Together with a highly skilled and experienced team (Maple Reinders,
Associated Engineering, Aim Waste Management and Van Kaathoven Groep)
Christiaens Group was responsible for the realization of the
Design/Build/Operate project: Hamilton Centralized Composting Facility.
This facility turns 60.000 tonnes of residential curb-side waste into a rich,
organic soil material – in the City of Hamilton’s terms – ‘Black Gold’. More
important; this facility helps the City to achieve its mandate to divert its solid
waste stream by 65% in the year 2008.
Maple Reinders, along with key project partners Associated Engineering,
Aim Waste Management and The Christiaens Group of the Netherlands,
has undertaken a benchmark Design/Build/Operate project to create a
new centralized compost facility for the City of Hamilton. The 115,000
square foot in-vessel composting facility will process 60,000 tonnes of residential
curb-side wet waste into a rich, organic soil material - in the City
of Hamilton’s terms - “Black Gold. The new compost facility will help the
City achieve its mandate to divert its current solid waste stream by 65%
by the year 2008. The Hamilton composting process resembles typical
backyard composting, but is accelerated using science and automation:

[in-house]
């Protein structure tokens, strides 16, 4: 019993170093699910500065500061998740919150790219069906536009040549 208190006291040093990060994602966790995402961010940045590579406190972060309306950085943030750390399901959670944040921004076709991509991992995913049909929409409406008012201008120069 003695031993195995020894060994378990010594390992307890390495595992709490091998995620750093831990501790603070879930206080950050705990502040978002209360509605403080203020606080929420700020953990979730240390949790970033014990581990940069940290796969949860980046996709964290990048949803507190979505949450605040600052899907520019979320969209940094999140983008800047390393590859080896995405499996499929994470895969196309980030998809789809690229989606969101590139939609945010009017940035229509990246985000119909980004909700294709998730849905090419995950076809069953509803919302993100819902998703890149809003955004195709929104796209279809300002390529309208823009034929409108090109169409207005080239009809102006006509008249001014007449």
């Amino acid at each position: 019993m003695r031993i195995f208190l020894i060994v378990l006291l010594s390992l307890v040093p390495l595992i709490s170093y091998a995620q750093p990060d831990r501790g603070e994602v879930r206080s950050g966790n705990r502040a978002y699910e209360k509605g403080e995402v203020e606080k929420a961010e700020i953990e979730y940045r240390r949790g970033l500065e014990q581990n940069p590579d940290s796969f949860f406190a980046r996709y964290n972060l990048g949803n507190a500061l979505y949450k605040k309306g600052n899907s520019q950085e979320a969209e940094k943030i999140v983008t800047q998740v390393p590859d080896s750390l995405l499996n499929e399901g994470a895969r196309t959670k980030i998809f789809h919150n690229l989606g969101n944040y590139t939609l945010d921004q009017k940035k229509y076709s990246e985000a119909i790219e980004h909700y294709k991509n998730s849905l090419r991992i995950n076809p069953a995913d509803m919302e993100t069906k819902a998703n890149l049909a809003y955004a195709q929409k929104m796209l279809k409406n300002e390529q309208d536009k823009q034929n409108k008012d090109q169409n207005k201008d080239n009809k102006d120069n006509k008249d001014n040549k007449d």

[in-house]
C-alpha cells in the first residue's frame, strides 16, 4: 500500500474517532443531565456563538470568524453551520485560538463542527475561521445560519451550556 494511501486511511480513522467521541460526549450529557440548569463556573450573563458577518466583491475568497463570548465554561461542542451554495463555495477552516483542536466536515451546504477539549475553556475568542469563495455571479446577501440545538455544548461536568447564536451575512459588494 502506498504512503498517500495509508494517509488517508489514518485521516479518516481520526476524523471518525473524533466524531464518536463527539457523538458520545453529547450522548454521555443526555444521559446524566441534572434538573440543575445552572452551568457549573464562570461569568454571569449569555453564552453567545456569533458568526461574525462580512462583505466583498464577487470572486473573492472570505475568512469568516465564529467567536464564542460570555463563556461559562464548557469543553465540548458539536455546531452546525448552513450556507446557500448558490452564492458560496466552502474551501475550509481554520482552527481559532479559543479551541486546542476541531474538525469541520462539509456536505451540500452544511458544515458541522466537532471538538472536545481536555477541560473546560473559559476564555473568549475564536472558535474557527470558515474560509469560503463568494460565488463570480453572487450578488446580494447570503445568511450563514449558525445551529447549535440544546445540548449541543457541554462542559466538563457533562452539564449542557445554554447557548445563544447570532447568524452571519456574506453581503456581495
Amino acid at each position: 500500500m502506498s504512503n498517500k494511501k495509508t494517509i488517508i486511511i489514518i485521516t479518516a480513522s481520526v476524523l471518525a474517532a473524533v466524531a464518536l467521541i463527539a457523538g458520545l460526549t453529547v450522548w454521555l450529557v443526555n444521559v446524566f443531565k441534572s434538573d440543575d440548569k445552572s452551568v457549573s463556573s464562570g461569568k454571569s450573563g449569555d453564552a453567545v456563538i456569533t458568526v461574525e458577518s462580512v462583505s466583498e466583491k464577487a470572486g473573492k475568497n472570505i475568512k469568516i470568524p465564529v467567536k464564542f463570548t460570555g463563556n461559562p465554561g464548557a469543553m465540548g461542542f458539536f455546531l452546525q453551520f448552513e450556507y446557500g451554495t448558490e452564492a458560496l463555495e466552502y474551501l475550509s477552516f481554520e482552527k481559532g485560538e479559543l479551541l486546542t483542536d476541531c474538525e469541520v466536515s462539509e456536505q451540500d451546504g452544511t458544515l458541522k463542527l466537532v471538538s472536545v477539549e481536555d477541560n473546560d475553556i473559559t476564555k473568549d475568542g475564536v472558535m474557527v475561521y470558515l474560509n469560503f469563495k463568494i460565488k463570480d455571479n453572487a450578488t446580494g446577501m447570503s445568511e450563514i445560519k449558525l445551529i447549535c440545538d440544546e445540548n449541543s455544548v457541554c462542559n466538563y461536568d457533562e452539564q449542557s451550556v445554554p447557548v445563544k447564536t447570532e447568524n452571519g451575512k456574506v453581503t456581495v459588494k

Collection: Organic waste is collected in a “green cart” at the curb, and
transported to the new facility, where it is unloaded, shredded and conveyed
to an empty compost tunnel through roof openings.An automated
filling cassette travels the length of the tunnel to ensure even distribution.
Phase 1 Composting: Once the tunnel is filled, the ageing process
commences. Foul air is recycled, and only a small amount is exhausted
through a large organic biofilter.After 7-10 days, the tunnel is emptied and
the Phase 2 tunnels are filled.
Phase 2 Composting: Phase 2 tunnels allow the compost to mature
for an additional 7-10 days. Once complete, loaders remove the compost
from the tunnel to be screened for all unacceptable materials, and refined
to a specific marketable size. After screening, the compost is conveyed to
an outdoor covered curing area.
Final Product: After curing, the compost is shipped to outlying markets,
such as local nursery operations, for potting soils. The environmental
benefits of such a bold composting program are self-evident, but extra
value will be realized by turning waste into a marketable, profitable end